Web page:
Leave Management

How Much Annual Leave Should I Get?

Understanding employee rights to annual leave in the UK...
Sean QuinnPosted on Thursday, March 16th 2023

What is statutory annual leave in the UK?

In the UK, employees have a legal right to paid leave whether they are full time, part time or 'zero hours' workers. Statutory annual leave entitlement for a full time worker in the UK is 28 days, equivalent to 5.6 weeks.

Usually, this is made up of the 8 permanent Bank Holidays given to all regions of the UK, plus 20 additional days to be taken whenever employees request. However, it's up to businesses to decide whether Bank Holidays are given as part of an employee's statutory entitlement, as Bank Holidays do not have to be given as paid leave by law.

How is annual leave entitlement calculated for part time workers?

Part time employees have the same entitlement to 5.6 weeks off as full time employees, but the number of actual days of paid leave they receive will depend on their usual 'work week', so will be fewer than a full time employee.

To calculate part time entitlement, multiply the number of days an employee works per week by 5.6. For example, an employee who works 2 days per week would be entitled to 11.2 days of paid holiday throughout the leave year.

Is there a limit on statutory leave entitlement?

The limit for statutory annual leave allowance is 28 days (equivalent to 5.6 weeks when working a 5 day week), even if an employee works more than 5 days a week. However, there is no limit to the number of additional days an employer can offer, though these may come with additional rules or restrictions.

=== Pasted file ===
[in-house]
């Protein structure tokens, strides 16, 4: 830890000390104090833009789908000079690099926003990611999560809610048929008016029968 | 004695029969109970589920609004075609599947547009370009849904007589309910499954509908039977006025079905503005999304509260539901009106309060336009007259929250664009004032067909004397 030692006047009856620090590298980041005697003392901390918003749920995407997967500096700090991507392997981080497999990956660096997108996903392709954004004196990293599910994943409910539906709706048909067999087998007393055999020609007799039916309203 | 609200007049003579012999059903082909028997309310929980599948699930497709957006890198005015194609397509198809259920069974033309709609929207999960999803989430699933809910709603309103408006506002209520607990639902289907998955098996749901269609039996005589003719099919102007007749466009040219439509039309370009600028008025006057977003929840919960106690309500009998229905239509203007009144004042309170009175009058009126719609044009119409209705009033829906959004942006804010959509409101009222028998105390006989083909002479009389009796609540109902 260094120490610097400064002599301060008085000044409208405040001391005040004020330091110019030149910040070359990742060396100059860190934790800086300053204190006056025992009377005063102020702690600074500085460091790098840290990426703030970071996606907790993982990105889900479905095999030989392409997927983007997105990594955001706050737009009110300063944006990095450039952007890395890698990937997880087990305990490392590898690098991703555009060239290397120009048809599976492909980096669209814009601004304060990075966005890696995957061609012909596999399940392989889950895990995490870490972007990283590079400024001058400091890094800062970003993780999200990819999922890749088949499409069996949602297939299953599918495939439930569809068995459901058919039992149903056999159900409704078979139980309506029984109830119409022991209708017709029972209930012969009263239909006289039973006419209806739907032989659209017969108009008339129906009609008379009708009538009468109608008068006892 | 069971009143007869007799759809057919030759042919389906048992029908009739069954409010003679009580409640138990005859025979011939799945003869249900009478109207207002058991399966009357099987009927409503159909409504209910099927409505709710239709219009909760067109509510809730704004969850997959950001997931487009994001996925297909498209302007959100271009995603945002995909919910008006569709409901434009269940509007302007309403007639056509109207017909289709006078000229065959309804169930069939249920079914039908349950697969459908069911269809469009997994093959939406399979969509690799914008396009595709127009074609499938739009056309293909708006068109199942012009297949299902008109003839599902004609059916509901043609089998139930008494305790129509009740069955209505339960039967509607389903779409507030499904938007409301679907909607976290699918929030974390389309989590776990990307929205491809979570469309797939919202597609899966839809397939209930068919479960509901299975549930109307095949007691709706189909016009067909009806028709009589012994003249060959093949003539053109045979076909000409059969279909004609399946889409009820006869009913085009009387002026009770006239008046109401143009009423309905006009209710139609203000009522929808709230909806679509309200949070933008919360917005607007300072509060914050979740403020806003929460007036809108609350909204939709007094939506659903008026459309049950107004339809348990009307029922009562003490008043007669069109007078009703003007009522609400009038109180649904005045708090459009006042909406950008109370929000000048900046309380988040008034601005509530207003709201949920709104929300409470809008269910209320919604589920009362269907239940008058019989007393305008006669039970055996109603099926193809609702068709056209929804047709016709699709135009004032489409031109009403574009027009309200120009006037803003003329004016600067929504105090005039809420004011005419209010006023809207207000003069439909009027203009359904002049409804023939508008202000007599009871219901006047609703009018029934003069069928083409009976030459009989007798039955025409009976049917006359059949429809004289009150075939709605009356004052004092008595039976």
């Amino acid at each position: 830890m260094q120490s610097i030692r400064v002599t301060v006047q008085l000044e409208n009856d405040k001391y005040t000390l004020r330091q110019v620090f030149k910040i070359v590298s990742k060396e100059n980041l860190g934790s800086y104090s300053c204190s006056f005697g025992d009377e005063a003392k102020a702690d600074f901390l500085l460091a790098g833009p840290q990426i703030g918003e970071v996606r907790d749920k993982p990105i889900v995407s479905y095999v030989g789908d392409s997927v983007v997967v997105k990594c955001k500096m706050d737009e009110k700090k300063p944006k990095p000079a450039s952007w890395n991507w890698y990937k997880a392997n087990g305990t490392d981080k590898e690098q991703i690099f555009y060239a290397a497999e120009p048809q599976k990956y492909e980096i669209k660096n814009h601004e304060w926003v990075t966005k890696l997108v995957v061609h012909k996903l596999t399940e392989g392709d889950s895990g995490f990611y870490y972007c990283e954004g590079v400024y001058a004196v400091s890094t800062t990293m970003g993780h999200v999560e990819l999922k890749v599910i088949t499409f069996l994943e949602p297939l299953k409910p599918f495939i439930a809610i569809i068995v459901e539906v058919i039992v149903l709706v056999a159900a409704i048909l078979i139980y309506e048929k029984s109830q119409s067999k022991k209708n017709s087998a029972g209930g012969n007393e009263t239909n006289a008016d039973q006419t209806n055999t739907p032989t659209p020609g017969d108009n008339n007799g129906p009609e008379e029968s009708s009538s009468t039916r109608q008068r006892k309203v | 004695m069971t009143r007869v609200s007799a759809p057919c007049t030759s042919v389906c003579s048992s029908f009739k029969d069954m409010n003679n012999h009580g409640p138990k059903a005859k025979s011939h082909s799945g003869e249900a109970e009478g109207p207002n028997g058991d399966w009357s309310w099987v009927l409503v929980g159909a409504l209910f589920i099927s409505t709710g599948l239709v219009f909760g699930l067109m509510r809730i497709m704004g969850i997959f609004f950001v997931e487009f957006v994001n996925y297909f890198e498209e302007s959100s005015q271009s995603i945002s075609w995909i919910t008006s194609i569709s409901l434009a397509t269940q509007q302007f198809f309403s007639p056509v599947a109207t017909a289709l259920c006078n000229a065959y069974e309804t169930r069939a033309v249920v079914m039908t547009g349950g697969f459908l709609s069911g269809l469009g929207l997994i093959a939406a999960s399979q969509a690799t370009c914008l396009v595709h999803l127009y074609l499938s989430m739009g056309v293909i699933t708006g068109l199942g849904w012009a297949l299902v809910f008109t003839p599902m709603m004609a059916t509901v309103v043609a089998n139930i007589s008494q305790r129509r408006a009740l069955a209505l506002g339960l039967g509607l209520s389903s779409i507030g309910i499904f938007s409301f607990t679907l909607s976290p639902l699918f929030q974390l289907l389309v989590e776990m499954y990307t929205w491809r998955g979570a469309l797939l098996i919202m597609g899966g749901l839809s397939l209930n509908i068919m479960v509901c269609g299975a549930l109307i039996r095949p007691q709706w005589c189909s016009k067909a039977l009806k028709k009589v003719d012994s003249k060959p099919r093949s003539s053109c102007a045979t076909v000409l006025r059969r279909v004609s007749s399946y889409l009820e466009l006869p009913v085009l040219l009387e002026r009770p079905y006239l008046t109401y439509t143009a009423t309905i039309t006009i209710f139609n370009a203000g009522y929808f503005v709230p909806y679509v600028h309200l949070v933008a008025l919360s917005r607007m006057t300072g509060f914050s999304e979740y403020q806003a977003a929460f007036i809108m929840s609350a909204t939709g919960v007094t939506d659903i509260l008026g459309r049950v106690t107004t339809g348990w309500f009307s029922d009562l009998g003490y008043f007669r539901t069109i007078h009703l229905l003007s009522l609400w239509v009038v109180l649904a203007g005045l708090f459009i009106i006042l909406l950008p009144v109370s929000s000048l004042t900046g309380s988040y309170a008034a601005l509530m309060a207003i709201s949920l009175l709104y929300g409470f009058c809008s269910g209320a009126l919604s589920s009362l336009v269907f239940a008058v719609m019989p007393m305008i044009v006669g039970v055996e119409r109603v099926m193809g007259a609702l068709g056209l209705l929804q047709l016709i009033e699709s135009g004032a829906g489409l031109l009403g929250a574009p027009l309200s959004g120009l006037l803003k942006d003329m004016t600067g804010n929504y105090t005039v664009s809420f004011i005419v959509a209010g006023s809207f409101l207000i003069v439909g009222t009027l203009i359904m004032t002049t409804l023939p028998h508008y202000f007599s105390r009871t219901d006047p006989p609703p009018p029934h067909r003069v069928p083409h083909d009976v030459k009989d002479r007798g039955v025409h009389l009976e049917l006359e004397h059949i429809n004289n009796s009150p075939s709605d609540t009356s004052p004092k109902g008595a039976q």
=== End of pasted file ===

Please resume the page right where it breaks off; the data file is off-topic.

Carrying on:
Businesses may offer additional days of annual leave for each year of service, or may offer a 'buy back' or 'holiday purchase' scheme where extra days can be bought by employees. Some businesses even offer unlimited paid time off, which means employees theoretically have no limit to their leave entitlement, so long as management agree to their requests.

What is statutory leave entitlement for employees who work irregular hours?

If a worker is on an ongoing employment contract but works irregular hours, they're still entitled to the full statutory leave entitlement. Examples of this include teachers who work full time for the 39 weeks of term but are employed for the whole year, and shift workers who work a '2 week on, 2 week off' pattern. This is often known as 'part year' work, and as the employment contract is in place for the whole year, these employees should receive the full 5.6 'weeks' of paid holiday (the actual number of days given will depend on what an average week looks like).

When does annual leave have to be taken?

Annual leave entitlement usually has to be taken within the leave year it relates to. Employers may allow employees to carry over a certain amount of leave to the next year if they have entitlement remaining, but they are not required to - unless an employee was unable to take their leave in the relevant year as they were already on parental leave or long term sick leave.

Do Bank Holidays count towards annual leave?

In the UK, your employer may choose to make the 8 permanent Bank Holidays (10 in NI, and 9 in Scotland) part of your statutory 28 days of annual leave. This usually means you'll be forced to take those dates off work, and will need to use your remaining leave entitlement to book other holidays during the year. If Bank Holidays aren't part of your leave entitlement, you may be asked to work as normal, but you can still take your full statutory 28 days of annual leave on other dates as you wish. An employee's contract should stipulate whether Bank Holidays are included in their statutory entitlement, or given in addition.

Read more about employees rights and the rules surrounding their working time in the UK. The information provided here is intended as a guide only and is our best interpretation of current legislation - it is not intended as legal advice.

Ready to save your
business time and money?